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One Great Tip For Reducing Social Anxiety

Updated on April 29, 2011

I know that social anxiety disorder can be a tough thing to not only deal with but to overcome.

As a long-term social anxiety sufferer, I know how tough this problem can be. And I know that finding a workable solution can be challenging.

And generally, overcoming or "beating" a social anxiety problem involves a long, slow process whereby a person experiments with several different strategies or coping mechanisms before, hopefully, finding a winning strategy.

One such strategy is one that I picked up some time ago and, the more I focused on it and implemented it, the more confident and less socially anxious I became.

The strategy is simple: accept the fact that every single person that you come into contact with, no matter the location, has a "super secret" lurking within them that, in many cases, nobody knows about.

Now, you are probably wondering how that could possibly help a person overcome social anxiety disorder. You are probably thinking, "So, people have secrets -- big deal! What's the connection with social anxiety?"

Well, I thought that at first, and that's a rational response to have. But the more I thought about that statement and pondered it, the more I understood how it could help me overcome my social anxiety problem.

To fully grasp the concept, you have to understand that a large part of social anxiety sufferers worry too much about being "perfect" in social settings. We hypermanage ourselves and focus so much on not doing anything wrong that we make ourselves sick.

We mistakenly assume that other people are superior to us, have more to offer, or are simply better, more interesting people than we are.

We act and often times feel like we have too much baggage in our past, like we are injured, like we are defective, or like we have secrets that if anyone were to know would cause us total shame, humiliation, and embarassment.

And here's where realizing that every single person has a "super secret" or perhaps many of them comes into play.

If you look at a person and realize that there are countless things in that persons past that would probably make them freak out if anyone were to know, you are humanizing them, you are making them real.

Social phobics have the habit of thinking that "they" have to be perfect in every aspect of life in order to function socially, partly because they often make the mistake of believing that everyone else "IS" perfect.

When you realize that all people -- the president, the famous movie star, your math teacher, your best friend's mother -- have secrets lurking within them that would probably shame them if they were to come out, you start to realize that you are just like them.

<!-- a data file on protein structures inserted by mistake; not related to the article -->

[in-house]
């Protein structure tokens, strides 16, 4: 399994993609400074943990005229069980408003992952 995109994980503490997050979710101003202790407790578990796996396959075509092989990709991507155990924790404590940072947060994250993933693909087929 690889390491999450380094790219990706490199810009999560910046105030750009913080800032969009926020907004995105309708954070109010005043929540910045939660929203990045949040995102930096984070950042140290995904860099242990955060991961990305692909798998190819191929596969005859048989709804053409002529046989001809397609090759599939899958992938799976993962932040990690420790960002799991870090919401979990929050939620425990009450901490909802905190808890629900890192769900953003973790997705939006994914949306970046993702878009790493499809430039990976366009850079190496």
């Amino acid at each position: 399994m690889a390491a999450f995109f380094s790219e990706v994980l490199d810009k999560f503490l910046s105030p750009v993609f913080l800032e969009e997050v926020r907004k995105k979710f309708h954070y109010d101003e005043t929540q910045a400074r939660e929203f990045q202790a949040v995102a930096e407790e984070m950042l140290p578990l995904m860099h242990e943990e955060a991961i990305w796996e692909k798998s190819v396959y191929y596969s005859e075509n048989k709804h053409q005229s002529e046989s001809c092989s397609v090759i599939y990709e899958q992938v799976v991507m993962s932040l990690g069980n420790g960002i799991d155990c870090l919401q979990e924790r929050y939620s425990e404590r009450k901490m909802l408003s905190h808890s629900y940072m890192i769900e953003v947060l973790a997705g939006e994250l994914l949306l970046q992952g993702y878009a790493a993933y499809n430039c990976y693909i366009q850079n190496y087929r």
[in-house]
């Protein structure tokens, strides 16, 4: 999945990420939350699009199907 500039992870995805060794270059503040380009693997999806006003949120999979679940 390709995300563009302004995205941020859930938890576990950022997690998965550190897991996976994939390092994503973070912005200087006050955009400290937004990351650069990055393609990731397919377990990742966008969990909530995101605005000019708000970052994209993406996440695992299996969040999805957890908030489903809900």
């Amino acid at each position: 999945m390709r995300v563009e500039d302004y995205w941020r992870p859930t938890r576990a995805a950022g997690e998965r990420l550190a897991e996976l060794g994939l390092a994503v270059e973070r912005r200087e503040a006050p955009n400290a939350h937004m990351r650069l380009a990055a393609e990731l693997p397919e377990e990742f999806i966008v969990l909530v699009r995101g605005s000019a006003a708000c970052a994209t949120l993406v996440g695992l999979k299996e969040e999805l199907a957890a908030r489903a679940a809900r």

They are not perfect. You are not perfect. Human beings are incapable of being perfect.

Therefore, a large part of your social anxiety can be defused when you realize how imperfect people really are.

You are not the only one who has secrets, who has done anything wrong, or who has baggage.

The next time you are in a social situation, remember the "secrets" thing. Pay attention to various people and remember that each person you see is "hiding" something that has the potential to shame them, embarrass them, or make them want to crawl under the table if that something were to be made public.

It may be something embarrasing, something unethical, something illegal, or God knows what!

But the point is social anxiety sufferers overrate others while underrating themselves. And this causes increased social anxiety.

When you get nervous in a social situation, you are making the people around you more important or worthwhile than yourself; you fear "their" judgment because you feel inferior to them.

But when you think about the "secrets" thing, you bring them down a notch, you make them fallible human beings just like you are.

No matter how perfect people seem, how accomplished, how polished, more often than not what lurks beneath their public persona or in their past is often a chaotic, jarbled, incongruent mess!

Remember that!


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    • AnthonyJ33 profile imageAUTHOR


      5 years ago from Southern California

      Thank you. I struggle with this problem daily. It takes a lot of work to rewire certain thought patterns that lead to social anxiety. How are you doing?

    • AnthonyJ33 profile imageAUTHOR


      5 years ago from Southern California

      Thank you. I struggle with this problem daily. I don't have all the answers; but I do have my own perspectives on things. How are you doing?

    • profile image


      6 years ago

      Thank you for this article, I really like your writing style. I can't wait to try out this tip!

    • Lorna McNerthney profile image

      Lorna McNerthney 

      7 years ago from Paducah, KY

      I really liked this hub. It made me smile because I would have never thought of this. It's such a different take on dealing with social anxiety disorders. Awesome job!


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